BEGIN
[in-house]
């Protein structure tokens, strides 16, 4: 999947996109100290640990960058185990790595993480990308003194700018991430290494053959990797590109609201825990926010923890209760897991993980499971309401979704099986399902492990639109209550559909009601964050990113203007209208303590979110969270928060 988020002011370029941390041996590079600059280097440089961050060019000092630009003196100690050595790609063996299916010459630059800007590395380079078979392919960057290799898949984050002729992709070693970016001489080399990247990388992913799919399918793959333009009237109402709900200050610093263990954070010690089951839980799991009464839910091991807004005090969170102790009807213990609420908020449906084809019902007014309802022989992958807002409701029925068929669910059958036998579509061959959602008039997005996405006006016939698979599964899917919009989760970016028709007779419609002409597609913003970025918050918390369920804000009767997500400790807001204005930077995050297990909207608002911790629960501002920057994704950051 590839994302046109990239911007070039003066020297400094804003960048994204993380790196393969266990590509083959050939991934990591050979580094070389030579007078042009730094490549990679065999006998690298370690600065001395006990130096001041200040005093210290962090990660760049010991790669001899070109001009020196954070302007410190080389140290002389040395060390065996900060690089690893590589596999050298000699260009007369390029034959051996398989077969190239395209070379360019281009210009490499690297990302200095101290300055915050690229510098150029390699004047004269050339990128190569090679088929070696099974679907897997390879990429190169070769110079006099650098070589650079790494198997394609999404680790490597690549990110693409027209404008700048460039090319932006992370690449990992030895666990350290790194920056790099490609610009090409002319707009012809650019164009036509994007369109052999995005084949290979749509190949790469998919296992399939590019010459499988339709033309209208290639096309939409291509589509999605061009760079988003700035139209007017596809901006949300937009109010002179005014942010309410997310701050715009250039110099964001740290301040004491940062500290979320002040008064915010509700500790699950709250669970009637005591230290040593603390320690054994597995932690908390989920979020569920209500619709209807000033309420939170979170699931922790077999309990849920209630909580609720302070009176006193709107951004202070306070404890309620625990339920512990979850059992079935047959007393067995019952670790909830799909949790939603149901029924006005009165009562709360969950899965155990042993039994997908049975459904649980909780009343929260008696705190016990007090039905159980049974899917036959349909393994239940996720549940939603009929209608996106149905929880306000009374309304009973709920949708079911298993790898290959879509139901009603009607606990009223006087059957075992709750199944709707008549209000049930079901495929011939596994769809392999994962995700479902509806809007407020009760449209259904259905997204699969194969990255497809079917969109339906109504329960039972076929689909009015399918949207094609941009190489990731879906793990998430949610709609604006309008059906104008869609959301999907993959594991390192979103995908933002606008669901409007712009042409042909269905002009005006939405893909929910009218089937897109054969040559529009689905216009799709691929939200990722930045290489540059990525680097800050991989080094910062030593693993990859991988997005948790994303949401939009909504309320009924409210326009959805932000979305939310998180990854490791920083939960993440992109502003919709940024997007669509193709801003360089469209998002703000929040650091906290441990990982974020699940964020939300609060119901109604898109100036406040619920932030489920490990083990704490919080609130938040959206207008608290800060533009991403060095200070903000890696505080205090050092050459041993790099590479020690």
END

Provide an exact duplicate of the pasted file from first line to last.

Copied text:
[in-house]
């Protein structure tokens, strides 16, 4: 999947996109100290640990960058185990790595993480990308003194700018991430290494053959990797590109609201825990926010923890209760897991993980499971309401979704099986399902492990639109209550559909009601964050990113203007209208303590979110969270928060 988020002011370029941390041996590079600059280097440089961050060019000092630009003196100690050595790609063996299916010459630059800007590395380079078979392919960057290799898949984050002729992709070693970016001489080399990247990388992913799919399918793959333009009237109402709900200050610093263990954070010690089951839980799991009464839910091991807004005090969170102790009807213990609420908020449906084809019902007014309802022989992958807002409701029925068929669910059958036998579509061959959602008039997005996405006006016939698979599964899917919009989760970016028709007779419609002409597609913003970025918050918390369920804000009767997500400790807001204005930077995050297990909207608002911790629960501002920057994704950051 590839994302046109990239911007070039003066020297400094804003960048994204993380790196393969266990590509083959050939991934990591050979580094070389030579007078042009730094490549990679065999006998690298370690600065001395006990130096001041200040005093210290962090990660760049010991790669001899070109001009020196954070302007410190080389140290002389040395060390065996900060690089690893590589596999050298000699260009007369390029034959051996398989077969190239395209070379360019281009210009490499690297990302200095101290300055915050690229510098150029390699004047004269050339990128190569090679088929070696099974679907897997390879990429190169070769110079006099650098070589650079790494198997394609999404680790490597690549990110693409027209404008700048460039090319932006992370690449990992030895666990350290790194920056790099490609610009090409002319707009012809650019164009036509994007369109052999995005084949290979749509190949790469998919296992399939590019010459499988339709033309209208290639096309939409291509589509999605061009760079988003700035139209007017596809901006949300937009109010002179005014942010309410997310701050715009250039110099964001740290301040004491940062500290979320002040008064915010509700500790699950709250669970009637005591230290040593603390320690054994597995932690908390989920979020569920209500619709209807000033309420939170979170699931922790077999309990849920209630909580609720302070009176006193709107951004202070306070404890309620625990339920512990979850059992079935047959007393067995019952670790909830799909949790939603149901029924006005009165009562709360969950899965155990042993039994997908049975459904649980909780009343929260008696705190016990007090039905159980049974899917036959349909393994239940996720549940939603009929209608996106149905929880306000009374309304009973709920949708079911298993790898290959879509139901009603009607606990009223006087059957075992709750199944709707008549209000049930079901495929011939596994769809392999994962995700479902509806809007407020009760449209259904259905997204699969194969990255497809079917969109339906109504329960039972076929689909009015399918949207094609941009190489990731879906793990998430949610709609604006309008059906104008869609959301999907993959594991390192979103995908933002606008669901409007712009042409042909269905002009005006939405893909929910009218089937897109054969040559529009689905216009799709691929939200990722930045290489540059990525680097800050991989080094910062030593693993990859991988997005948790994303949401939009909504309320009924409210326009959805932000979305939310998180990854490791920083939960993440992109502003919709940024997007669509193709801003360089469209998002703000929040650091906290441990990982974020699940964020939300609060119901109604898109100036406040619920932030489920490990083990704490919080609130938040959206207008608290800060533009991403060095200070903000890696505080205090050092050459041993790099590479020690």